According to research from the CMS Office of the Actuary, healthcare spending growth is decelerating. As published in Health Affairs:
In 2011 US health care spending grew 3.9 percent to reach $2.7 trillion, marking the third consecutive year of relatively slow growth. Growth in national health spending closely tracked growth in nominal gross domestic product (GDP) in 2010 and 2011, and health spending as a share of GDP remained stable from 2009 through 2011, at 17.9 percent. ..There were also divergent trends in spending growth in 2011 depending on the payment source: Medicaid spending growth slowed, while growth in Medicare, private health insurance, and out-of-pocket spending accelerated.
This graph displays the growth in national health expenditures (NHE) visually:
The authors conclude as follows:
The recent recession had an immediate and noticeable effect on the health sector because of high unemployment, loss of private health insurance coverage, and a reduction in the resources available to pay for health care. All of these factors contributed to historically low growth in aggregate health spending during 2009–11. In 2011, however, there were some signs of change, evident in faster growth in nonprice factors such as the use and intensity of health care goods and services. Additionally, insurance coverage expanded in 2011 for dependents under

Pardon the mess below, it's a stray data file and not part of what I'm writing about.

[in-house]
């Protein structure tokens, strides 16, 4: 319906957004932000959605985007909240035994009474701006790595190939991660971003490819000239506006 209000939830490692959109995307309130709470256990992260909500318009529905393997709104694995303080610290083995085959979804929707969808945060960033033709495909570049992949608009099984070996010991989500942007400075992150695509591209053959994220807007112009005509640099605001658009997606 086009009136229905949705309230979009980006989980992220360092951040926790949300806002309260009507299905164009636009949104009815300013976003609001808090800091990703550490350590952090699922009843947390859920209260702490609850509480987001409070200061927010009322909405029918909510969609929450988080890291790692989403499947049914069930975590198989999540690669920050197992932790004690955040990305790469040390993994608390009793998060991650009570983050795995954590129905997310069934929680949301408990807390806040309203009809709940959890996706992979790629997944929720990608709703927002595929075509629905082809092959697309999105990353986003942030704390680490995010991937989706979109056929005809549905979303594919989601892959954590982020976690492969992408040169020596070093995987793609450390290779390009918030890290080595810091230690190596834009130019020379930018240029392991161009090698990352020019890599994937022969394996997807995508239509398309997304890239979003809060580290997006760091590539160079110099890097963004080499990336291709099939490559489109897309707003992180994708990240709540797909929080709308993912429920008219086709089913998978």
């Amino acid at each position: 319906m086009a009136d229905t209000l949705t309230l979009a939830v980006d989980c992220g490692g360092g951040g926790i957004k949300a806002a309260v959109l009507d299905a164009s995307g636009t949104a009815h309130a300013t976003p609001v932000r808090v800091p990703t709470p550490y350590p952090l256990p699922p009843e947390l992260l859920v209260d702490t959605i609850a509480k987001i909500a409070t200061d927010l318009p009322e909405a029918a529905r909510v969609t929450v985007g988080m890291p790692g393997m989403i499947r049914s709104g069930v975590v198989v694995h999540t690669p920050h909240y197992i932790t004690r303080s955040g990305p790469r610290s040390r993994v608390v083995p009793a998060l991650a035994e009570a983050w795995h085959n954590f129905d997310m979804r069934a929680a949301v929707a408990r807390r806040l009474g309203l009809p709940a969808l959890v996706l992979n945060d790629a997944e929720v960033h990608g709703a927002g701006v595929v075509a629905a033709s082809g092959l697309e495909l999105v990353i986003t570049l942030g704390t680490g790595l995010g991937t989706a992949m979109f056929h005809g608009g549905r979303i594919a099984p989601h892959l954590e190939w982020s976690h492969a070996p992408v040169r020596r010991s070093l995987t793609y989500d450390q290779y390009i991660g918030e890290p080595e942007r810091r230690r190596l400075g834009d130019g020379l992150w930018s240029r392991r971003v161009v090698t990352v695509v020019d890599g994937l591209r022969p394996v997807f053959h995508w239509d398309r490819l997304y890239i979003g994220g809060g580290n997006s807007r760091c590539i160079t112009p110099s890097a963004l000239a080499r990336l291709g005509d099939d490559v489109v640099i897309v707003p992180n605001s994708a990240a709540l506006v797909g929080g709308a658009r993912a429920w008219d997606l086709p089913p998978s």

age twenty-six, and overall private health insurance coverage did not decline as had been experienced in the prior three years
- Micah Hartman, Anne B. Martin, Joseph Benson, Aaron Catlin, and the National Health Expenditure Accounts Team. National Health Spending In 2011: Overall Growth Remains Low, But Some Payers And Services Show Signs Of Acceleration. Health Affairs, January 2013. vol. 32 no. 1 87-99.